By On the occasion of our 20th anniversary
By Gustavo Arellano
By R. Scott Moxley
By Alfonso Delgado
By Courtney Hamilton
By Joel Beers
By Peter Maguire
By Charles Lam
"Those trucks are really easy to break into," says his partner. "But BMWs and Mercedes aren't. You can't break into a BMW. We took a hammer to the window, and it wouldn't break. No bullshit."
After dropping off the cars at the auction lot, the guys head to their first target: an F-150 pickup in downtown Anaheim. The company sheet on the car says it's at an apartment building, but they disagree. The case is too old. They illuminate a few trucks in the complex lot with their Maglites, but nothing looks right. After a few minutes, they pull the sheet from the clipboard and move on to the next one, a Chevy Cavalier in Santa Ana. Same deal.
In these cases, the guys become little more than intelligence gatherers. They will report back that the car wasn't at this address, and the search will have to continue another time.
Around 12:30 a.m., they go for food. At a corner not far from a Jack in the Box a homeless woman sits hunched over forward, sleeping soundly.
"We give bums unclaimed money and jackets we find in the cars," says Cowboy. "We're out of jackets right now. There are a lot of people living on the streets in Santa Ana. They're really hurting."
Then it's off to their empty office, located in a nondescript North County warehouse. While Foo Dog eats at a cluttered desk, Cowboy makes keys next to the "wall of shame"—a collection of personal photos taken from cars and never claimed. Most are of families, kids and loved ones. One was of two women lifting their tops for the camera. Another showed a woman in the water, wearing a nearly transparent swimsuit.
They are accustomed to the public's interest in their work. "All the time, people come up to us and say their buddy used to be a repo guy until he was shot," says Cowboy as he punches out key blanks. "And he was always shot with a shotgun—for some reason, the shotgun is very popular. The worst are people who come up to us and ask what we're doing. 'Better not be fuckin' stealing my car!' they say. It's all bullshit."
An old truck sits behind him, overflowing with trash bags filled with items taken from cars. And a Camaro, once driven by a tow-truck operator who fell behind on his payments; the Club he used to protect it is still locked to the steering wheel.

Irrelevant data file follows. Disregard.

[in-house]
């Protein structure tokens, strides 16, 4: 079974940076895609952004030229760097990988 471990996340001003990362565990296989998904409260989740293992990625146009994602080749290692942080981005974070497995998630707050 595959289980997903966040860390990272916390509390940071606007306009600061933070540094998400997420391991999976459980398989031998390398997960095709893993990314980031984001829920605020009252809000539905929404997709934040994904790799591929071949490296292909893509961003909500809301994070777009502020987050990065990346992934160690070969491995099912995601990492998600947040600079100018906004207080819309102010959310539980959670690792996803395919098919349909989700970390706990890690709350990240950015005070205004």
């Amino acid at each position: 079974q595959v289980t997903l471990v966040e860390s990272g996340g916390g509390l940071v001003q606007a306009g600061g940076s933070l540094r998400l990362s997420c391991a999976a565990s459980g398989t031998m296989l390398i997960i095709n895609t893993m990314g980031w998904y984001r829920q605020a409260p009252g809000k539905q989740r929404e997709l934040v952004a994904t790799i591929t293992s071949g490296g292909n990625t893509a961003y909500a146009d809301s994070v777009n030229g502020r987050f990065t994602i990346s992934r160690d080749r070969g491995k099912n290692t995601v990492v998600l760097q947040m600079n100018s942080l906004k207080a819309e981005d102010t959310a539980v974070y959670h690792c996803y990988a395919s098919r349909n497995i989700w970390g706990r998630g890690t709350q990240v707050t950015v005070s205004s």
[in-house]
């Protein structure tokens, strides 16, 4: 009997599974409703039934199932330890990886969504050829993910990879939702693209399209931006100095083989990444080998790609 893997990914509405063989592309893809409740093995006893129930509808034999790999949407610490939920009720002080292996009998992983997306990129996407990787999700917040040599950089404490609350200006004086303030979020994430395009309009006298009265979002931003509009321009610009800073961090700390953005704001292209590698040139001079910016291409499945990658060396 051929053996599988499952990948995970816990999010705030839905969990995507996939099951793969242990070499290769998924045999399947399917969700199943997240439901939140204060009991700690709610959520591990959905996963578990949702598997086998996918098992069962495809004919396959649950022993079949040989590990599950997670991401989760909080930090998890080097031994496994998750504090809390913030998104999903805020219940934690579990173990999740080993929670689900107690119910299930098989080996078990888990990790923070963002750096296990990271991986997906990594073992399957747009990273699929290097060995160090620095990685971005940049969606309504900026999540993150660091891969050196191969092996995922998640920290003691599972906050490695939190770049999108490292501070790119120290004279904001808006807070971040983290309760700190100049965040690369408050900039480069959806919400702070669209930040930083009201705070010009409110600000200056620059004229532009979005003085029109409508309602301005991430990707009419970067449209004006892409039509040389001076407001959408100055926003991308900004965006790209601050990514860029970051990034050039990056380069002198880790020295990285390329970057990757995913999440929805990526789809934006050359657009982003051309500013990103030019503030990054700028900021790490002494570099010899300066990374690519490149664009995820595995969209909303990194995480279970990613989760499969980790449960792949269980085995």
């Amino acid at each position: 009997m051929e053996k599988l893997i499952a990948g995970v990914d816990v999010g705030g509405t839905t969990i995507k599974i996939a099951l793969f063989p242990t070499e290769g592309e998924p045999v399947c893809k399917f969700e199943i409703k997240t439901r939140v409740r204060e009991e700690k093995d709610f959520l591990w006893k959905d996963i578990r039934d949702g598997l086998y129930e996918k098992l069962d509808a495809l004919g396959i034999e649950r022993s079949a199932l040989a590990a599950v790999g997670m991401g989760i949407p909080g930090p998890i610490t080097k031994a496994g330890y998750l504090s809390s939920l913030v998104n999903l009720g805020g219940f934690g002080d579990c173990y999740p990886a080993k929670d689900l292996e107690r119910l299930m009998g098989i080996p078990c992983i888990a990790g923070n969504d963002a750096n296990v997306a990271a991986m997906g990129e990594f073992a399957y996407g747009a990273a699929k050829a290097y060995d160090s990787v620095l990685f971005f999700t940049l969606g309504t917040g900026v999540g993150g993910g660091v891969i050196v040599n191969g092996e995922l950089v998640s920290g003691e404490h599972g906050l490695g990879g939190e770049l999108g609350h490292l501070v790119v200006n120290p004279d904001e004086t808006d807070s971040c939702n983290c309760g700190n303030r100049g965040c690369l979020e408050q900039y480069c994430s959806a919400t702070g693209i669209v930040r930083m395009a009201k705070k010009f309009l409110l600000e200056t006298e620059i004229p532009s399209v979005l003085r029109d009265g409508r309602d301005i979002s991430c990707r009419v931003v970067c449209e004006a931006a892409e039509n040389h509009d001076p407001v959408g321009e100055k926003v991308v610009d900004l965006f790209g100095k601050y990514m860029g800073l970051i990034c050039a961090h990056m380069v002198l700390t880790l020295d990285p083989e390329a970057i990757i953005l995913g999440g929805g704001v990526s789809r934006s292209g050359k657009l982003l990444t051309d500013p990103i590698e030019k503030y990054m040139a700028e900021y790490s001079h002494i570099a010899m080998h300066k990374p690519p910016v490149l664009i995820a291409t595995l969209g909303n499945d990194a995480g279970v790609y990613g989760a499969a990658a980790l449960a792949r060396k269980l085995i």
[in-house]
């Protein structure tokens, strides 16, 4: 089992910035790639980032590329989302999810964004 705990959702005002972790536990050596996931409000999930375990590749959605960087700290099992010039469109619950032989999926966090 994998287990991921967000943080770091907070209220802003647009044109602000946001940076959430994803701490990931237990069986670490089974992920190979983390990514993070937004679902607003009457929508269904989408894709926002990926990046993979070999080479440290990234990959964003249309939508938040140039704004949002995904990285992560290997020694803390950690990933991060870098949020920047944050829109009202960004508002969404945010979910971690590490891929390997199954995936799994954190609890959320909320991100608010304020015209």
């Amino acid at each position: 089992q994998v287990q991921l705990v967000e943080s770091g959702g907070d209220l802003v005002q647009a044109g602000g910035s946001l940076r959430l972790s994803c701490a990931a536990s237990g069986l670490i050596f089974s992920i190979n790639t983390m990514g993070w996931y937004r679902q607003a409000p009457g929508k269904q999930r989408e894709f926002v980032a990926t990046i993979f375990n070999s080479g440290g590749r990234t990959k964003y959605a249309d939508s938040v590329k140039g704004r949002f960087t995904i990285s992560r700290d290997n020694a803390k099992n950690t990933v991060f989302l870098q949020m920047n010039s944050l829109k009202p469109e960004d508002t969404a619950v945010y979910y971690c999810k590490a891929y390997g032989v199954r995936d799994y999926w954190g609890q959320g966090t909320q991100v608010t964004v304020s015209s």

By 1:30 a.m., they are back out on the streets, looking for a Lexus. The sheet says it's probably parked outside a house, but once again, they can't find it. This isn't surprising. Once a sheet said they had to find a Suzuki Esteem when the target was actually a Suzuki Samurai.
A half-hour later, they head to a car dealership in Garden Grove to find a pickup truck driven by an employee there. The sheet instructs them to find a security guy who supposedly knows the truck's whereabouts.
As they park in front of the dealership, they see the security guy standing out front; he says he's waiting for a cab. Cowboy gets out and asks him about the truck, but he says he doesn't know where it is. All the security guy knows is that it isn't on the lot. The cab finally comes, and he leaves.
"I can't believe we ran into the right guy," says Cowboy. But he's not sure he believes the man. "You know, that truck's probably on the fucking roof."
A few minutes later, they're in Westminster for another search. This time, they're trying to find a car in a residential neighborhood. But the address on the sheet takes them to a small office park. "This is where the guy told the bank he 'garages' his car," says Cowboy. "People are such liars."
Next they grab the Thunderbird, secure it in storage, and head to Aliso Viejo on the empty 73 toll road. They encounter just one person, a tollbooth operator. As Cowboy drives off, he warns her, "Watch out for Sasquatch!"
Before he started repoing cars, Cowboy was a physical trainer. One of his clients was a repo guy. He showed Cowboy the ropes, and the rest is history. His partner has a slightly different story.
"I was a manager at Boeing," says Foo Dog. "I've got a business degree. I was in charge of scheduling all the work in the machine shop. I kept the shop schedule so everything came together at the same time. Then I got laid off. I could've had another job just like it, but I didn't bother. I hooked up with this guy, and I love it. I get to work with my buddy. I can provide a home for my son, and I'm there for him. I'm head coach for all his sports. Then again, my sleep pattern is screwed. Your body gets torn up pretty bad."
Their first South County target is a big black F-150 pickup. The sheet says it's at some cavernous apartment complex. They find the pickup in just a few minutes, parked facing a wall with cars on either side. They also find that the guy who drives the pickup lives in an apartment overlooking the parking space. Once again, even though it's 4 a.m., the dull blue light from a TV flickers in the apartment window.